Gabriel Orozco, Dark Wave, 2006
Is it a bird? Is it a plane? No, it’s a sculpture. Or is it a drawing? It’s so hard to tell sometimes. Gabriel Orozco’s Dark Wave is a replica of a whale skeleton – so, clearly sculpture – on which a pattern has been drawn – a drawing then – it’s all so confusing. Quite apart from the overwhelming scale of the piece, what I like about this work is the ambiguity of the thing. There’s the starting point of it feeling like a readymade that’s been worked – an approach Orozco has used a lot in works like La DS – on but in fact the skeleton is remade resin and calcium carbonate before being draw on in graphite. Then there’s the way the pattern makes it harder to quite figure out the skeleton but still somehow manages to feel like it’s meant to be there, albeit in a way that makes the piece feel like it might be some sort of archaeological find.
Gabriel Orozco, Until You Find Another Yellow Schwalbe, 1995
While I’m in on a bit of a ‘means of transport as art’ theme I really can’t ignore Gabriel Orozco’s Until You Find Another Yellow Schwalbe. Living in Berlin while on a DAAD residency in 1995, Orozco got around the city using a yellow Schwalbe scooter. These scooters, made in the former East Germany, were cheap and quite a common sight on the streets of Berlin. Whenever he saw a scooter like his parked, Orozco would pull up next to it and photograph the pair of scooters. He left a note on each of the scooters inviting the owner to bring it to a gathering outside the Neue Nationalgalerie on the anniversary of the reunification of Germany.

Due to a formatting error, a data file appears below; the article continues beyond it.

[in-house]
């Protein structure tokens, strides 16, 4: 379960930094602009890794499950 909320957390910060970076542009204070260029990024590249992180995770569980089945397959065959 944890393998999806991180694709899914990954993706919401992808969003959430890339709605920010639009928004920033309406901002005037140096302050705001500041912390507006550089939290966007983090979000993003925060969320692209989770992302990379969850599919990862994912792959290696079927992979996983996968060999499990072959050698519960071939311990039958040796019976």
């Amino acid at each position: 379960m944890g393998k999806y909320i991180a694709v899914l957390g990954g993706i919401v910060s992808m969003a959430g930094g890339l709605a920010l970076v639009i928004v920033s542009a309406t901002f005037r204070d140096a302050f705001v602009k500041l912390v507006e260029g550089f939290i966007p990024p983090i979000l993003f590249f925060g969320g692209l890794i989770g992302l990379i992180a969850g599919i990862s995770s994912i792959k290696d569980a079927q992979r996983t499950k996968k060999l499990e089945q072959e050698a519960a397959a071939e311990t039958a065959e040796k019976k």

Gabriel Orozco, La DS, 1993
One of the things to avoid when buying a car is getting a cut and shut – a car that’s effectively been made from two wrecks, generally joining the front of one car and the back of another – but Gabriel Orozco’s La DS s a cut up car of quite a different nature. The first thing you notice about La DS is that it’s a readymade in the very specific form of a Citroën DS; but it’s immediately also apparent that something isn’t quite right. This is car, but not as we know it. It seems somehow longer than it should be. In reality, it’s not stretched; the proportions are wrong because the car has been slimmed down in an unexpected way. Orozco took a Citroën DS and removed the middle section making the familiar form even sleeker. Of course removing a section two foot wide (or thereabouts) from the middle of a car does have its drawbacks. It looks beautiful but La DS can’t be driven so turns heads only in the gallery.
Gabriel Orozco, Black Kites, 1997
For the Love of God, Damien Hirst’s diamond encrusted skull, got me thinking about another – and in my view much more interesting – human skull that has become contemporary art. Gabriel Orozco’s Black Kites is an extraordinary three-dimensional drawing on a distinctly less than conventional ground. This is a work I found both moving and compelling.